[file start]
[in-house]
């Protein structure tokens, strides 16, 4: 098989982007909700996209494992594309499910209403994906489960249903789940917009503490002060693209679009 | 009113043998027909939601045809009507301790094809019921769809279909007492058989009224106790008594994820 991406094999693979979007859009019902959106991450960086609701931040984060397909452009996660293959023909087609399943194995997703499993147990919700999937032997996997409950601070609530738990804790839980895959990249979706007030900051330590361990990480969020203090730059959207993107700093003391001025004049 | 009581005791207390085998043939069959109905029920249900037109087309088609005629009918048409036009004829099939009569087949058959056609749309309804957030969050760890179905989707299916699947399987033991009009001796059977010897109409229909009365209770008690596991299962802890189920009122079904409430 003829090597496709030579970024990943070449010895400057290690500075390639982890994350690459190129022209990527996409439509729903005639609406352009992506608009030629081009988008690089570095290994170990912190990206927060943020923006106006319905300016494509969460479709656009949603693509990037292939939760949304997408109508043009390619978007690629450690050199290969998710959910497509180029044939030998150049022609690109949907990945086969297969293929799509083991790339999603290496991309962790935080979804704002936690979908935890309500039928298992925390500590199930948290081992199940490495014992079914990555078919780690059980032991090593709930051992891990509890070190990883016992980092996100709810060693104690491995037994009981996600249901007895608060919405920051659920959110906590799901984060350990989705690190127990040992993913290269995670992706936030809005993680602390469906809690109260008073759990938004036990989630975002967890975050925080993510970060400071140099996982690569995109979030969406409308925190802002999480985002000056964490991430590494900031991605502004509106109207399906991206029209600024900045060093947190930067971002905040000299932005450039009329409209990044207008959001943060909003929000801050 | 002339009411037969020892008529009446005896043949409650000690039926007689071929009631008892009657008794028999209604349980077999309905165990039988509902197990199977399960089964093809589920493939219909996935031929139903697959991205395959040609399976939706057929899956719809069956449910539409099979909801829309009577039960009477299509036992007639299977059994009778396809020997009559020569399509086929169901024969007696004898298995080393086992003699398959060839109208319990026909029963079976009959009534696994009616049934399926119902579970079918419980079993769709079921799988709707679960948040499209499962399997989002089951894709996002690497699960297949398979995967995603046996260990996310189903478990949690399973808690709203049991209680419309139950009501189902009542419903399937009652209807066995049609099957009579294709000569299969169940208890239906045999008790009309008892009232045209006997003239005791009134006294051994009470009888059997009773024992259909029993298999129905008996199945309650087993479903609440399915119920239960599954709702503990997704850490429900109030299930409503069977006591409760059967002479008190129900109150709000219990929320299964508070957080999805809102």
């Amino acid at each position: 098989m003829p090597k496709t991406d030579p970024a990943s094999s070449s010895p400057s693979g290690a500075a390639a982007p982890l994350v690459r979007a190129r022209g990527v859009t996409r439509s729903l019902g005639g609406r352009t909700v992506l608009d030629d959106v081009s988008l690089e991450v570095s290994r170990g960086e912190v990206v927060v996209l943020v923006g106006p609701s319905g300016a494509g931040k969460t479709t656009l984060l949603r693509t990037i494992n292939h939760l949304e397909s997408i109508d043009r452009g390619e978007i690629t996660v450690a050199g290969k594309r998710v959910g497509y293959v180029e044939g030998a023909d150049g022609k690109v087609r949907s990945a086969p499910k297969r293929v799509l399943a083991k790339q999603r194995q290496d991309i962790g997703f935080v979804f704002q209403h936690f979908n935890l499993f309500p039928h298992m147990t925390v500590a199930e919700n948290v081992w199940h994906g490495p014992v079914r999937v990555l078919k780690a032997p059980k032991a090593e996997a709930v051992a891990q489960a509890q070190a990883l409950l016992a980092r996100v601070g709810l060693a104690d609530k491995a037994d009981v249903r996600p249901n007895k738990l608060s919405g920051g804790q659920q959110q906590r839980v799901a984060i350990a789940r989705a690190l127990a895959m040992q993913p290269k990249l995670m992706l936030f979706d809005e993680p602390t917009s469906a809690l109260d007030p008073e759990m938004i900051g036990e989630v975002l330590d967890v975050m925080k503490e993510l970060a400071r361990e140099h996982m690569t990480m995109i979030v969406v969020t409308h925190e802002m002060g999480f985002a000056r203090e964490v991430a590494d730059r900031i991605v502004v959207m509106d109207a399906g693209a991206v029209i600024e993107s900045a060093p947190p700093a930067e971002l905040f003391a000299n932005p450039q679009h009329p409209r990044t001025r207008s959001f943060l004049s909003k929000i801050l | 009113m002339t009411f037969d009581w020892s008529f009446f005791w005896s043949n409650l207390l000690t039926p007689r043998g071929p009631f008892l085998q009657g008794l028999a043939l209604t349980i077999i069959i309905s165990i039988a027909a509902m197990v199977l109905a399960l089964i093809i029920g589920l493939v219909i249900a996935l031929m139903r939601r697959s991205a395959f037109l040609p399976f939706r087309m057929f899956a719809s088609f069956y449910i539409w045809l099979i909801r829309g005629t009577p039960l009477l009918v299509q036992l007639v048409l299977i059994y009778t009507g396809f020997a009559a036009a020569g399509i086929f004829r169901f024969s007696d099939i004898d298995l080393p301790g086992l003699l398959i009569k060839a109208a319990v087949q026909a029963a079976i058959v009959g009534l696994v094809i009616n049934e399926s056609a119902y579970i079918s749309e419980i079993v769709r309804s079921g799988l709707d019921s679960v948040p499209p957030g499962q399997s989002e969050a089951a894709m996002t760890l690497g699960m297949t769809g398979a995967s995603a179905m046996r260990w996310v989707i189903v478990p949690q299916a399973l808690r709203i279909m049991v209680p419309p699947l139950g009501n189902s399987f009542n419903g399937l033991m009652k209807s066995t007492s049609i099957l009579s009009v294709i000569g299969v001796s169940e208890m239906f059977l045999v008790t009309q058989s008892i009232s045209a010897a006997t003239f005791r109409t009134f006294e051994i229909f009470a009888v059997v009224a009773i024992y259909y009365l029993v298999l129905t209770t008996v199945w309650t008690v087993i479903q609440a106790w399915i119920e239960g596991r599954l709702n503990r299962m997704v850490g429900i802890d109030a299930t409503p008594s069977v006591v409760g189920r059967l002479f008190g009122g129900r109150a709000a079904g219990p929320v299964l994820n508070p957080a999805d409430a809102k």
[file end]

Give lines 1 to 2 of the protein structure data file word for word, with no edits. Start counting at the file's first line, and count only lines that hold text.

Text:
[in-house]
């Protein structure tokens, strides 16, 4: 098989982007909700996209494992594309499910209403994906489960249903789940917009503490002060693209679009 | 009113043998027909939601045809009507301790094809019921769809279909007492058989009224106790008594994820 991406094999693979979007859009019902959106991450960086609701931040984060397909452009996660293959023909087609399943194995997703499993147990919700999937032997996997409950601070609530738990804790839980895959990249979706007030900051330590361990990480969020203090730059959207993107700093003391001025004049 | 009581005791207390085998043939069959109905029920249900037109087309088609005629009918048409036009004829099939009569087949058959056609749309309804957030969050760890179905989707299916699947399987033991009009001796059977010897109409229909009365209770008690596991299962802890189920009122079904409430 003829090597496709030579970024990943070449010895400057290690500075390639982890994350690459190129022209990527996409439509729903005639609406352009992506608009030629081009988008690089570095290994170990912190990206927060943020923006106006319905300016494509969460479709656009949603693509990037292939939760949304997408109508043009390619978007690629450690050199290969998710959910497509180029044939030998150049022609690109949907990945086969297969293929799509083991790339999603290496991309962790935080979804704002936690979908935890309500039928298992925390500590199930948290081992199940490495014992079914990555078919780690059980032991090593709930051992891990509890070190990883016992980092996100709810060693104690491995037994009981996600249901007895608060919405920051659920959110906590799901984060350990989705690190127990040992993913290269995670992706936030809005993680602390469906809690109260008073759990938004036990989630975002967890975050925080993510970060400071140099996982690569995109979030969406409308925190802002999480985002000056964490991430590494900031991605502004509106109207399906991206029209600024900045060093947190930067971002905040000299932005450039009329409209990044207008959001943060909003929000801050 | 002339009411037969020892008529009446005896043949409650000690039926007689071929009631008892009657008794028999209604349980077999309905165990039988509902197990199977399960089964093809589920493939219909996935031929139903697959991205395959040609399976939706057929899956719809069956449910539409099979909801829309009577039960009477299509036992007639299977059994009778396809020997009559020569399509086929169901024969007696004898298995080393086992003699398959060839109208319990026909029963079976009959009534696994009616049934399926119902579970079918419980079993769709079921799988709707679960948040499209499962399997989002089951894709996002690497699960297949398979995967995603046996260990996310189903478990949690399973808690709203049991209680419309139950009501189902009542419903399937009652209807066995049609099957009579294709000569299969169940208890239906045999008790009309008892009232045209006997003239005791009134006294051994009470009888059997009773024992259909029993298999129905008996199945309650087993479903609440399915119920239960599954709702503990997704850490429900109030299930409503069977006591409760059967002479008190129900109150709000219990929320299964508070957080999805809102």